AmOne makes it easy to shop around and find the best debt consolidation loan for you.

Track Your Budget

For many people, the lack of a clear budget is often the culprit for having too much debt. If that’s the case then paying off your debt will only put you back to square one and it’s very likely you’ll just take on more debt. Create a budget that compares your spending to your income. If your spending regularly exceeds your income then there is a problem. Look for ways to reduce your spending so that it stays below your income. Common culprits for excessive spending include:

  • Dining out
  • Travel
  • Forgotten or unused subscriptions
  • Brand-name products

If you can identify and eliminate any of these items from your budget then you can use the difference to pay down debt and save.

Make More Money

Making more money is sometimes easier said than done. However, the reality is that debt accumulation is the result of spending more than you make. People often focus on the spending side of that equation and may not think about how their income could change.

The biggest salary increases are likely to come from making major career moves, but you may be able to work a few extra hours each week or pick up an additional shift. Use the extra income to pay down your debt, then go back to working your regular hours when the debt is gone.

Pay off Your Highest Interest Debt First

Interest charges make paying off your debt more difficult. Higher interest rates mean that less of your payment goes toward paying down your balance. If you have multiple different debt balances, try to make extra payments on the balance with the highest interest rate first. That way, it will be paid off faster and you’ll owe less interest over time.

Then, you can divert the money you were using to pay off that loan toward paying off the debt with the next highest interest rate.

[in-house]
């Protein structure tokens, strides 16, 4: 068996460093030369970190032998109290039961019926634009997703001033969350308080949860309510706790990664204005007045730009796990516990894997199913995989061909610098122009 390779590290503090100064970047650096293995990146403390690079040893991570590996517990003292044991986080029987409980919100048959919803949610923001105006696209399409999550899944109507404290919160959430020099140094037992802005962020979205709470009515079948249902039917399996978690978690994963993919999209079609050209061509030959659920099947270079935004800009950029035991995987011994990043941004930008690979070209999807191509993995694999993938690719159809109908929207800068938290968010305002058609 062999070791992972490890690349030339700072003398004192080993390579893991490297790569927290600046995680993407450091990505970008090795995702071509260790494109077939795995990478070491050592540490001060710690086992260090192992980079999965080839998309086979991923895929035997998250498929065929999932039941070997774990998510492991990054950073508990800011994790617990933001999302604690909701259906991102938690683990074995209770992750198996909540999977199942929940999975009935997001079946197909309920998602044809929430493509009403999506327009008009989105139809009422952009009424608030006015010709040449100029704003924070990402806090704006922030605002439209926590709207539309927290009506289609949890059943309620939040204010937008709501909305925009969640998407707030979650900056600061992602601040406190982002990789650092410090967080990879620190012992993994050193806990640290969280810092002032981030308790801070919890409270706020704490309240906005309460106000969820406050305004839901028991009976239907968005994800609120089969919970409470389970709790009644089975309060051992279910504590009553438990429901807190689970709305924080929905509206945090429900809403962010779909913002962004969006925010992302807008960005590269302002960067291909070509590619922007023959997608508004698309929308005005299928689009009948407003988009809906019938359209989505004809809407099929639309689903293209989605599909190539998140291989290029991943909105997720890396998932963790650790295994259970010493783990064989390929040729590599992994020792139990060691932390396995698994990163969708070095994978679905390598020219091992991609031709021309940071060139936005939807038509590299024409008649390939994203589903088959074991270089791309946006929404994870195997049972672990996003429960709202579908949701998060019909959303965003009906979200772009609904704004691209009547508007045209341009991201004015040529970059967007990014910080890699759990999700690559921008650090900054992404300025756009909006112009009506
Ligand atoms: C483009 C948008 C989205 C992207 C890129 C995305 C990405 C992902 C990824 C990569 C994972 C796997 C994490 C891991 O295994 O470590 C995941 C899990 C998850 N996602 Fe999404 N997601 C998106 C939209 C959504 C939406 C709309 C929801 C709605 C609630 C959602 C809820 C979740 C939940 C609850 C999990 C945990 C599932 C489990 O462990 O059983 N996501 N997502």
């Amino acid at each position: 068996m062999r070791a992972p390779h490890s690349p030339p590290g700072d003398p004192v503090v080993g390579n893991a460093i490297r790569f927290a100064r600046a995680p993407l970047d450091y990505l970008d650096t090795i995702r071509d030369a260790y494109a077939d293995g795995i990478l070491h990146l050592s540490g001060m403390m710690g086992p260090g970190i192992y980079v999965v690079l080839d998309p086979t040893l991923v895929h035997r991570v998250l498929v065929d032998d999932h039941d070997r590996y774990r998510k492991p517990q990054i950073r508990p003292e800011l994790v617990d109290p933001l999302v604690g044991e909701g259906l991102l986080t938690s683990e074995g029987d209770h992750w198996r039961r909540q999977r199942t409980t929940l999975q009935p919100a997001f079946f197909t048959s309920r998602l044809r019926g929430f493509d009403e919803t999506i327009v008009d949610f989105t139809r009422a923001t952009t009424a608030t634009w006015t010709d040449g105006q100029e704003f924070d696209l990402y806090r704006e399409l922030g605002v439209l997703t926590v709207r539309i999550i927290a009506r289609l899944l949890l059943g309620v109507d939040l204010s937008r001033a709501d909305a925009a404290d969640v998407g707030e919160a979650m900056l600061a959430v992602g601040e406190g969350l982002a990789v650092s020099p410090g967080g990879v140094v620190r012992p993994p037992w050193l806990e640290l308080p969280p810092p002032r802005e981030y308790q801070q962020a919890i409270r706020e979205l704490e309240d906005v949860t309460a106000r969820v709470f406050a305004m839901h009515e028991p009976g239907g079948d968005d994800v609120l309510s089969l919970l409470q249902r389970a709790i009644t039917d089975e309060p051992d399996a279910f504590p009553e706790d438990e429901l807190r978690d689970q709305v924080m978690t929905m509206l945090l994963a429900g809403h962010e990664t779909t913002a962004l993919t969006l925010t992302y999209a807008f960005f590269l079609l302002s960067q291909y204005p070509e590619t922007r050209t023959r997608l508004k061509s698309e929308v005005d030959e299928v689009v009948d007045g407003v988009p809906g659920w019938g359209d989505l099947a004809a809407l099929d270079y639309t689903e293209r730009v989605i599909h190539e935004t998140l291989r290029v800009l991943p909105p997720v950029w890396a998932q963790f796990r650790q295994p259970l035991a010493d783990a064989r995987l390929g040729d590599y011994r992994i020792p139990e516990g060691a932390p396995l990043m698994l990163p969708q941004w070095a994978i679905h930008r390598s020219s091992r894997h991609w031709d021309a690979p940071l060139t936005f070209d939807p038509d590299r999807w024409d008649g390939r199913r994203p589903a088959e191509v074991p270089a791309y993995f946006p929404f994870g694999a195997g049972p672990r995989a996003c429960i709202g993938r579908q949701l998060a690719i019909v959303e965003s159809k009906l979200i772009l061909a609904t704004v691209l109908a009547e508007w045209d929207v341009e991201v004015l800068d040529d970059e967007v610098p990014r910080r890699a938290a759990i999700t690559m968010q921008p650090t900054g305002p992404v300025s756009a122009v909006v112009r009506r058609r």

Pay off Your Lowest Balance Debt First

If your highest debt has a big balance and you feel like it will take forever to pay it off, try a different tactic. Instead of paying off our balance with the highest interest rate, you may want to try paying off your debt with the lowest balance first. The idea behind this strategy is that you’ll be able to completely pay the debt off faster, which could be motivating and encourage you to stick with your debt reduction plan.

Once you pay off the debt with the smallest balance, use the money that was going toward paying off that loan to pay down your debt with the next lowest balance.

Sell Your Car

This won’t be a good strategy for everyone but is a particularly good tactic for people who have a more expensive car than they need.

If you are driving a brand-new, newer, or luxury car, consider selling it and replacing it with a used and less luxurious car. That doesn’t mean you have to buy a junker. Moderately used vehicles that have been well cared for often have a lot of life left in them and cost far less.

You can use the money you make selling your car to buy a used vehicle and any remaining money can be applied to your debt.